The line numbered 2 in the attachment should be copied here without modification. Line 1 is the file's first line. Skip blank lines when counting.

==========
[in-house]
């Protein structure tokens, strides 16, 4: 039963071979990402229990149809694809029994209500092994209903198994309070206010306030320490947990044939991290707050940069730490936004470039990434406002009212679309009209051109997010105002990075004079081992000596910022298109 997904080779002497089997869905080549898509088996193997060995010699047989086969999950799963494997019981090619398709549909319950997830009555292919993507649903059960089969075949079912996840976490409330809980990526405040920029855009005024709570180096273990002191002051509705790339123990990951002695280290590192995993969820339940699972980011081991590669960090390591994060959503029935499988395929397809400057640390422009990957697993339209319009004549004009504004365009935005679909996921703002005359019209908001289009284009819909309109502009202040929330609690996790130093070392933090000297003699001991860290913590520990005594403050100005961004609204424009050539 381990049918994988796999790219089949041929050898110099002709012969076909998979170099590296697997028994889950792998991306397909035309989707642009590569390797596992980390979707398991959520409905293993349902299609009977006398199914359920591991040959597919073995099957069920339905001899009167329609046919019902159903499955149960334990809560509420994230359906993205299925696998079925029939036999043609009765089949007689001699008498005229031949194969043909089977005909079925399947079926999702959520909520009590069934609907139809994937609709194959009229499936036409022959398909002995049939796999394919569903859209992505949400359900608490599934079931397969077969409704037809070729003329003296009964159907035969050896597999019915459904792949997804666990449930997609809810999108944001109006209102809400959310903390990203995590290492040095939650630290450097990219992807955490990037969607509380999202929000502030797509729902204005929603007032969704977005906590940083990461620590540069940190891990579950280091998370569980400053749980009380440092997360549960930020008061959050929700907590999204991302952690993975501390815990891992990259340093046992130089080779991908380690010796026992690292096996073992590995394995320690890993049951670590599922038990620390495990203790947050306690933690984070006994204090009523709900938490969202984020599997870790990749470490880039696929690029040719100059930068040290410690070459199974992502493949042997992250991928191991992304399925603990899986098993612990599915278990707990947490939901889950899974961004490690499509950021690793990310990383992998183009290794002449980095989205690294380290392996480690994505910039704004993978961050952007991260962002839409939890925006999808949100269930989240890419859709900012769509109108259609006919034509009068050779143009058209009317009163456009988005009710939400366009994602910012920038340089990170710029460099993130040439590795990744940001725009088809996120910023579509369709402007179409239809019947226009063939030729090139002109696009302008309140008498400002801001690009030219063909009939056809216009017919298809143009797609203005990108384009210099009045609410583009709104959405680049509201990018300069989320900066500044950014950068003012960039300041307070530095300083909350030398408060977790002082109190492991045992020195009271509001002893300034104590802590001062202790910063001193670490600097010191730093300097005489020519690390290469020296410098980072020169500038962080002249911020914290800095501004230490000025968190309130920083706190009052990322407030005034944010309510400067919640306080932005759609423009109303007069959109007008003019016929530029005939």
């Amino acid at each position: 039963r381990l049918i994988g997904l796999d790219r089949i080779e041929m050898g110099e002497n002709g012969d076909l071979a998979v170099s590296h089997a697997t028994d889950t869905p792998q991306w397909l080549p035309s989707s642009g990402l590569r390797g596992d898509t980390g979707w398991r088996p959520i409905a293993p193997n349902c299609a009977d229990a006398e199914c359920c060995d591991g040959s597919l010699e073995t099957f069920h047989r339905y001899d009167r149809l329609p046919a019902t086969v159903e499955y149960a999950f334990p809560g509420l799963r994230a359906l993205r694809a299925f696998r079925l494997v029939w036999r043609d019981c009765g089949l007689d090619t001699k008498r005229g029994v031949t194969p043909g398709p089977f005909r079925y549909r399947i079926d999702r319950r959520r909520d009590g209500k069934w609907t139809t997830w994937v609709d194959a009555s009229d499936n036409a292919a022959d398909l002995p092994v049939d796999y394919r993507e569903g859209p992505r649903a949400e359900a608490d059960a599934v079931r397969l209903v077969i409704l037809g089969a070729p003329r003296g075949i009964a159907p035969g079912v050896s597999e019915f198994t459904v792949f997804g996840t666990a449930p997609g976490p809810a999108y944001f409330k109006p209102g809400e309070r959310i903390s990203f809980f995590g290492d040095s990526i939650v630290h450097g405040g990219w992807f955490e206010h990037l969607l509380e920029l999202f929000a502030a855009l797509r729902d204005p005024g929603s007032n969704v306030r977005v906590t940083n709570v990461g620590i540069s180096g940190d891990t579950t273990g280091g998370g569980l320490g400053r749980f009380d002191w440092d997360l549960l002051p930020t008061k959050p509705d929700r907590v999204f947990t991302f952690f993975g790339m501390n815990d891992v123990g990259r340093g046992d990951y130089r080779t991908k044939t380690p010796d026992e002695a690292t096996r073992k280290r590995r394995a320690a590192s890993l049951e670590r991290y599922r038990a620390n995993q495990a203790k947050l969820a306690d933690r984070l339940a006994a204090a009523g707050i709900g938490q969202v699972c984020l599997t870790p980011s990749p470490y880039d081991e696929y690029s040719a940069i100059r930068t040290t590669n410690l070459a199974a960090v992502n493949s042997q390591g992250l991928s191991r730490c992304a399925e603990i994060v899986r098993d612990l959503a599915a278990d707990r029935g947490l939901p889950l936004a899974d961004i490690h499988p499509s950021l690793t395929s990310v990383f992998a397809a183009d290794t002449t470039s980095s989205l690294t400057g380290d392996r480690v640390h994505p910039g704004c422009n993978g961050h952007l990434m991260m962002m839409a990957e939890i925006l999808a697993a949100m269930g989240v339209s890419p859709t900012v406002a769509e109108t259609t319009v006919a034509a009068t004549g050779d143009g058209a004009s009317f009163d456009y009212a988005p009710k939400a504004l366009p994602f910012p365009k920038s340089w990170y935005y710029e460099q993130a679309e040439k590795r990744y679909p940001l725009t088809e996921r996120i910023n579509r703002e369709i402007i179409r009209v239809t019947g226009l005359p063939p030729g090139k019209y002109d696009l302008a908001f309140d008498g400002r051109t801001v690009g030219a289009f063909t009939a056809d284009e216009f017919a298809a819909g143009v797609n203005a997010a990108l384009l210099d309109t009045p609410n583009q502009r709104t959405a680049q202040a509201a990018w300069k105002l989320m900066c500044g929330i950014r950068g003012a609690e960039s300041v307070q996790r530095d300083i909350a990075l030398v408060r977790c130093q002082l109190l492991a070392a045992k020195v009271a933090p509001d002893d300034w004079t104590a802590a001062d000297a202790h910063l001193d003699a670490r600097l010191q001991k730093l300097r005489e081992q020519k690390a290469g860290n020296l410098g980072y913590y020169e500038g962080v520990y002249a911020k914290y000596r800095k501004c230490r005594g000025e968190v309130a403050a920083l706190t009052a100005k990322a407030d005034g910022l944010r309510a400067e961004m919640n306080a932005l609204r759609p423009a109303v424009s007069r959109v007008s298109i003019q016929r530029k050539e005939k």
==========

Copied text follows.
């Protein structure tokens, strides 16, 4: 039963071979990402229990149809694809029994209500092994209903198994309070206010306030320490947990044939991290707050940069730490936004470039990434406002009212679309009209051109997010105002990075004079081992000596910022298109 997904080779002497089997869905080549898509088996193997060995010699047989086969999950799963494997019981090619398709549909319950997830009555292919993507649903059960089969075949079912996840976490409330809980990526405040920029855009005024709570180096273990002191002051509705790339123990990951002695280290590192995993969820339940699972980011081991590669960090390591994060959503029935499988395929397809400057640390422009990957697993339209319009004549004009504004365009935005679909996921703002005359019209908001289009284009819909309109502009202040929330609690996790130093070392933090000297003699001991860290913590520990005594403050100005961004609204424009050539 381990049918994988796999790219089949041929050898110099002709012969076909998979170099590296697997028994889950792998991306397909035309989707642009590569390797596992980390979707398991959520409905293993349902299609009977006398199914359920591991040959597919073995099957069920339905001899009167329609046919019902159903499955149960334990809560509420994230359906993205299925696998079925029939036999043609009765089949007689001699008498005229031949194969043909089977005909079925399947079926999702959520909520009590069934609907139809994937609709194959009229499936036409022959398909002995049939796999394919569903859209992505949400359900608490599934079931397969077969409704037809070729003329003296009964159907035969050896597999019915459904792949997804666990449930997609809810999108944001109006209102809400959310903390990203995590290492040095939650630290450097990219992807955490990037969607509380999202929000502030797509729902204005929603007032969704977005906590940083990461620590540069940190891990579950280091998370569980400053749980009380440092997360549960930020008061959050929700907590999204991302952690993975501390815990891992990259340093046992130089080779991908380690010796026992690292096996073992590995394995320690890993049951670590599922038990620390495990203790947050306690933690984070006994204090009523709900938490969202984020599997870790990749470490880039696929690029040719100059930068040290410690070459199974992502493949042997992250991928191991992304399925603990899986098993612990599915278990707990947490939901889950899974961004490690499509950021690793990310990383992998183009290794002449980095989205690294380290392996480690994505910039704004993978961050952007991260962002839409939890925006999808949100269930989240890419859709900012769509109108259609006919034509009068050779143009058209009317009163456009988005009710939400366009994602910012920038340089990170710029460099993130040439590795990744940001725009088809996120910023579509369709402007179409239809019947226009063939030729090139002109696009302008309140008498400002801001690009030219063909009939056809216009017919298809143009797609203005990108384009210099009045609410583009709104959405680049509201990018300069989320900066500044950014950068003012960039300041307070530095300083909350030398408060977790002082109190492991045992020195009271509001002893300034104590802590001062202790910063001193670490600097010191730093300097005489020519690390290469020296410098980072020169500038962080002249911020914290800095501004230490000025968190309130920083706190009052990322407030005034944010309510400067919640306080932005759609423009109303007069959109007008003019016929530029005939």